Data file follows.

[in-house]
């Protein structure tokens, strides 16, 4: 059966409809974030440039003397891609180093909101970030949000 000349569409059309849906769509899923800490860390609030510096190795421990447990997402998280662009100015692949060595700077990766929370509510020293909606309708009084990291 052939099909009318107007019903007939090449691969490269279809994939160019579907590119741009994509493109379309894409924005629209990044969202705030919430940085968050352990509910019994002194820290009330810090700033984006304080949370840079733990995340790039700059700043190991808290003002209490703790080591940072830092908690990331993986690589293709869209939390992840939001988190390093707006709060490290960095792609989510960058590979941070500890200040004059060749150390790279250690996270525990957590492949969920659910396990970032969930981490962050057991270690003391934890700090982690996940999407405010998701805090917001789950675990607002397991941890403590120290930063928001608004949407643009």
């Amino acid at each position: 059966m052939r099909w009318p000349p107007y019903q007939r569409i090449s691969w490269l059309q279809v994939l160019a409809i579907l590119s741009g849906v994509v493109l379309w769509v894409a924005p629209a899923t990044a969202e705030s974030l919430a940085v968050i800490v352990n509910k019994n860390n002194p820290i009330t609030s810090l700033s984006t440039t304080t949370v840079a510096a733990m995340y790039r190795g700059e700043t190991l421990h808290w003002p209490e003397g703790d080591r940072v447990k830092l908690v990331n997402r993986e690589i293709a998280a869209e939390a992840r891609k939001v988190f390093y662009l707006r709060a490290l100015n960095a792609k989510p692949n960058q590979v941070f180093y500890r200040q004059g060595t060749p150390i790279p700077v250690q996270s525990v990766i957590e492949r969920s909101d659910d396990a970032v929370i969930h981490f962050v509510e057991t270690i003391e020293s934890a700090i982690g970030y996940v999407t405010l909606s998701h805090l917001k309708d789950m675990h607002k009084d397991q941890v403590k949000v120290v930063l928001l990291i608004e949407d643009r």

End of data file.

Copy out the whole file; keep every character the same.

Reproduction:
[in-house]
């Protein structure tokens, strides 16, 4: 059966409809974030440039003397891609180093909101970030949000 000349569409059309849906769509899923800490860390609030510096190795421990447990997402998280662009100015692949060595700077990766929370509510020293909606309708009084990291 052939099909009318107007019903007939090449691969490269279809994939160019579907590119741009994509493109379309894409924005629209990044969202705030919430940085968050352990509910019994002194820290009330810090700033984006304080949370840079733990995340790039700059700043190991808290003002209490703790080591940072830092908690990331993986690589293709869209939390992840939001988190390093707006709060490290960095792609989510960058590979941070500890200040004059060749150390790279250690996270525990957590492949969920659910396990970032969930981490962050057991270690003391934890700090982690996940999407405010998701805090917001789950675990607002397991941890403590120290930063928001608004949407643009």
């Amino acid at each position: 059966m052939r099909w009318p000349p107007y019903q007939r569409i090449s691969w490269l059309q279809v994939l160019a409809i579907l590119s741009g849906v994509v493109l379309w769509v894409a924005p629209a899923t990044a969202e705030s974030l919430a940085v968050i800490v352990n509910k019994n860390n002194p820290i009330t609030s810090l700033s984006t440039t304080t949370v840079a510096a733990m995340y790039r190795g700059e700043t190991l421990h808290w003002p209490e003397g703790d080591r940072v447990k830092l908690v990331n997402r993986e690589i293709a998280a869209e939390a992840r891609k939001v988190f390093y662009l707006r709060a490290l100015n960095a792609k989510p692949n960058q590979v941070f180093y500890r200040q004059g060595t060749p150390i790279p700077v250690q996270s525990v990766i957590e492949r969920s909101d659910d396990a970032v929370i969930h981490f962050v509510e057991t270690i003391e020293s934890a700090i982690g970030y996940v999407t405010l909606s998701h805090l917001k309708d789950m675990h607002k009084d397991q941890v403590k949000v120290v930063l928001l990291i608004e949407d643009r």